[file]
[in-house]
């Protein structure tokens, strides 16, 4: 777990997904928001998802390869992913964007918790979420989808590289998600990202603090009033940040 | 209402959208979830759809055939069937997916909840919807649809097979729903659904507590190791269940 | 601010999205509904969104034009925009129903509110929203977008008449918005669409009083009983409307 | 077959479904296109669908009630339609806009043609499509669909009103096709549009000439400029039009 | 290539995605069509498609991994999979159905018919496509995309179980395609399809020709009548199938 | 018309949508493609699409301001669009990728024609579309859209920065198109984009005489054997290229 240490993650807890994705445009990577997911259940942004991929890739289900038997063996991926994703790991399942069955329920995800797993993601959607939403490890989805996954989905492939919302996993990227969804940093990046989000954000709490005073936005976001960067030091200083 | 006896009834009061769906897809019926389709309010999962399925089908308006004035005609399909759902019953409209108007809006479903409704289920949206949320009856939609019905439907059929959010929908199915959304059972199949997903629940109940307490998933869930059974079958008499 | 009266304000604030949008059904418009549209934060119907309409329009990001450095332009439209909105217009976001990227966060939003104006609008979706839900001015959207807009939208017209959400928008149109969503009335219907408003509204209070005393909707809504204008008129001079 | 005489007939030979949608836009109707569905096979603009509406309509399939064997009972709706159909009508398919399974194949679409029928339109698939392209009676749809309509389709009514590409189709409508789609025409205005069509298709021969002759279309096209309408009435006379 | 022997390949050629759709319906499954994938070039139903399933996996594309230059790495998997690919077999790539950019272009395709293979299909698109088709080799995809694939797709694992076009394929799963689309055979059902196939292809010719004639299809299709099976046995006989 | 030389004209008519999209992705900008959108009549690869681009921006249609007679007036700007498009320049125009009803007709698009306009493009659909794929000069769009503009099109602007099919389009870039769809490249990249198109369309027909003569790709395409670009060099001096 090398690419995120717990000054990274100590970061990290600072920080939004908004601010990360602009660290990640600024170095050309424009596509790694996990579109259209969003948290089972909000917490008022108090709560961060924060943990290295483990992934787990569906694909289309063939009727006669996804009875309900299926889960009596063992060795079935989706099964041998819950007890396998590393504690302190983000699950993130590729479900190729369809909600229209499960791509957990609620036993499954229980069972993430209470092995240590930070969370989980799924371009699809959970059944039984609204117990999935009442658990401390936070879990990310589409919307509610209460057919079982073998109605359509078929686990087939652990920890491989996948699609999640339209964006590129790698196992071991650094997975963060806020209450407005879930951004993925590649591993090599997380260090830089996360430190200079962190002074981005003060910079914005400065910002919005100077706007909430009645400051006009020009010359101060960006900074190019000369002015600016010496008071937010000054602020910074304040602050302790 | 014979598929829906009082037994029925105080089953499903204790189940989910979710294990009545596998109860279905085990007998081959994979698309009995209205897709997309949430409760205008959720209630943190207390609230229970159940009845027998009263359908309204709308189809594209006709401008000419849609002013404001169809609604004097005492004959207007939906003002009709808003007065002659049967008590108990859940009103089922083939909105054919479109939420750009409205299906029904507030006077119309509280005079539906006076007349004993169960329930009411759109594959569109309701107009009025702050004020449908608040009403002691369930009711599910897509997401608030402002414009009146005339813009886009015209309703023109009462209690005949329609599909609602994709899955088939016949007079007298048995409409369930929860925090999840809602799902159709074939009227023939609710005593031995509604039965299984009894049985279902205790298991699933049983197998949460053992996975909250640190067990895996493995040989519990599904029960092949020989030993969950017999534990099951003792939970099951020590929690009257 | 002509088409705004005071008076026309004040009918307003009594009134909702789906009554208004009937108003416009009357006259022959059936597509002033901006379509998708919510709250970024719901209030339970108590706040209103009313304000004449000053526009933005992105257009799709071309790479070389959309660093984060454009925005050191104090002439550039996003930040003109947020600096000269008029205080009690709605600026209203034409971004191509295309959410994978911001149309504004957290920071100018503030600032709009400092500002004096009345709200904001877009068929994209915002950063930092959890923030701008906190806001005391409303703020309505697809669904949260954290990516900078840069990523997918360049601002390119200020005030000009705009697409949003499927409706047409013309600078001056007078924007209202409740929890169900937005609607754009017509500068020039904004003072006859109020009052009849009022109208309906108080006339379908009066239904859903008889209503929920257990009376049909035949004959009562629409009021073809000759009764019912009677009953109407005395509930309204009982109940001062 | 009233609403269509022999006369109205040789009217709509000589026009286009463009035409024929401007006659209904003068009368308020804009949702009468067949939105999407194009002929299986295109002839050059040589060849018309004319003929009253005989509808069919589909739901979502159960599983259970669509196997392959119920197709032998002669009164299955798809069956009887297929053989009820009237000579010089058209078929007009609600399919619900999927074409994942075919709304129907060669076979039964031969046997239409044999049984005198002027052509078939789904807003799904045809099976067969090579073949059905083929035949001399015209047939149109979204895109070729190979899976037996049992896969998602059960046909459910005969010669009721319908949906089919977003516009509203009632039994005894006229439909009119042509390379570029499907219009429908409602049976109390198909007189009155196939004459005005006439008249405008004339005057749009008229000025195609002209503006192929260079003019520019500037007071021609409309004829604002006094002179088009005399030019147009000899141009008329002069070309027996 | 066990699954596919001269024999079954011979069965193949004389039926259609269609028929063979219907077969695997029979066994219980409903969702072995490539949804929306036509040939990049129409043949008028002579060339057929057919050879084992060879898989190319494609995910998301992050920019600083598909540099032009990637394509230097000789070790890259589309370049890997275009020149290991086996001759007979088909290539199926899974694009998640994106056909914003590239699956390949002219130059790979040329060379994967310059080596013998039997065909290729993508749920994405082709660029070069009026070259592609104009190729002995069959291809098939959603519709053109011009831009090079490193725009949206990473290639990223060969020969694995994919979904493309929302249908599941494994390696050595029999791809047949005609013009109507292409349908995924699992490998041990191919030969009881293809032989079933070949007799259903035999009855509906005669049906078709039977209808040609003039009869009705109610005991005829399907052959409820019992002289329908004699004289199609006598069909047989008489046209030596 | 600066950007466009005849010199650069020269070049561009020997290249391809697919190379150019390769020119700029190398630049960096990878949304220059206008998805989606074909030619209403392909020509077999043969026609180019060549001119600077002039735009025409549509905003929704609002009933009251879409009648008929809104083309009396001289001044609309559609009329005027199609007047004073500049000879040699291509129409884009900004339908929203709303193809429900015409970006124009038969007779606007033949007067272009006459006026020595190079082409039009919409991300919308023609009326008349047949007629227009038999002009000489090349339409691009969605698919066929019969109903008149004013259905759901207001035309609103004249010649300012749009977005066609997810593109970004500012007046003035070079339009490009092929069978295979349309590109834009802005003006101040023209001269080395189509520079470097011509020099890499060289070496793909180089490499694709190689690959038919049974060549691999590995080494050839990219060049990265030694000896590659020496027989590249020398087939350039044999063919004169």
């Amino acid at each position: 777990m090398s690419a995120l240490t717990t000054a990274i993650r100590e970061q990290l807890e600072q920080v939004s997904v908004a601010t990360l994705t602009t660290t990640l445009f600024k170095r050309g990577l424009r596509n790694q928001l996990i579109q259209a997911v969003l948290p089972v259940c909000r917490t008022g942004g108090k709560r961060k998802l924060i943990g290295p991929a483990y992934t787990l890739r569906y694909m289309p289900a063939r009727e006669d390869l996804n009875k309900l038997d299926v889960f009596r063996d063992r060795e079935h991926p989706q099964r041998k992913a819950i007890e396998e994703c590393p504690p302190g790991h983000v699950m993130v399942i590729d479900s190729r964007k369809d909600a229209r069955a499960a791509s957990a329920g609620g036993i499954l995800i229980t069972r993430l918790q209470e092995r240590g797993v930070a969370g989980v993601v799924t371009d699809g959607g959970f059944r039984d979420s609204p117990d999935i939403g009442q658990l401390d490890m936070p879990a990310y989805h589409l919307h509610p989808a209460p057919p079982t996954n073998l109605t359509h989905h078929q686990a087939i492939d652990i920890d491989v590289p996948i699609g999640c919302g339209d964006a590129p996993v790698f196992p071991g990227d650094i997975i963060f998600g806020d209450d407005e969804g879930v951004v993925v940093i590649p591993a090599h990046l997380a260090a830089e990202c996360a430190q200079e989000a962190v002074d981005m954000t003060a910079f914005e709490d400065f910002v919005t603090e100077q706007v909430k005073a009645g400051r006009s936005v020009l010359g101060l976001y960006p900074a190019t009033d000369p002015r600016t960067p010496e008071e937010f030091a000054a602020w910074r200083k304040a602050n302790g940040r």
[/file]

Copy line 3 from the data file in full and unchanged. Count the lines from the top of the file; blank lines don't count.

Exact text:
């Amino acid at each position: 777990m090398s690419a995120l240490t717990t000054a990274i993650r100590e970061q990290l807890e600072q920080v939004s997904v908004a601010t990360l994705t602009t660290t990640l445009f600024k170095r050309g990577l424009r596509n790694q928001l996990i579109q259209a997911v969003l948290p089972v259940c909000r917490t008022g942004g108090k709560r961060k998802l924060i943990g290295p991929a483990y992934t787990l890739r569906y694909m289309p289900a063939r009727e006669d390869l996804n009875k309900l038997d299926v889960f009596r063996d063992r060795e079935h991926p989706q099964r041998k992913a819950i007890e396998e994703c590393p504690p302190g790991h983000v699950m993130v399942i590729d479900s190729r964007k369809d909600a229209r069955a499960a791509s957990a329920g609620g036993i499954l995800i229980t069972r993430l918790q209470e092995r240590g797993v930070a969370g989980v993601v799924t371009d699809g959607g959970f059944r039984d979420s609204p117990d999935i939403g009442q658990l401390d490890m936070p879990a990310y989805h589409l919307h509610p989808a209460p057919p079982t996954n073998l109605t359509h989905h078929q686990a087939i492939d652990i920890d491989v590289p996948i699609g999640c919302g339209d964006a590129p996993v790698f196992p071991g990227d650094i997975i963060f998600g806020d209450d407005e969804g879930v951004v993925v940093i590649p591993a090599h990046l997380a260090a830089e990202c996360a430190q200079e989000a962190v002074d981005m954000t003060a910079f914005e709490d400065f910002v919005t603090e100077q706007v909430k005073a009645g400051r006009s936005v020009l010359g101060l976001y960006p900074a190019t009033d000369p002015r600016t960067p010496e008071e937010f030091a000054a602020w910074r200083k304040a602050n302790g940040r």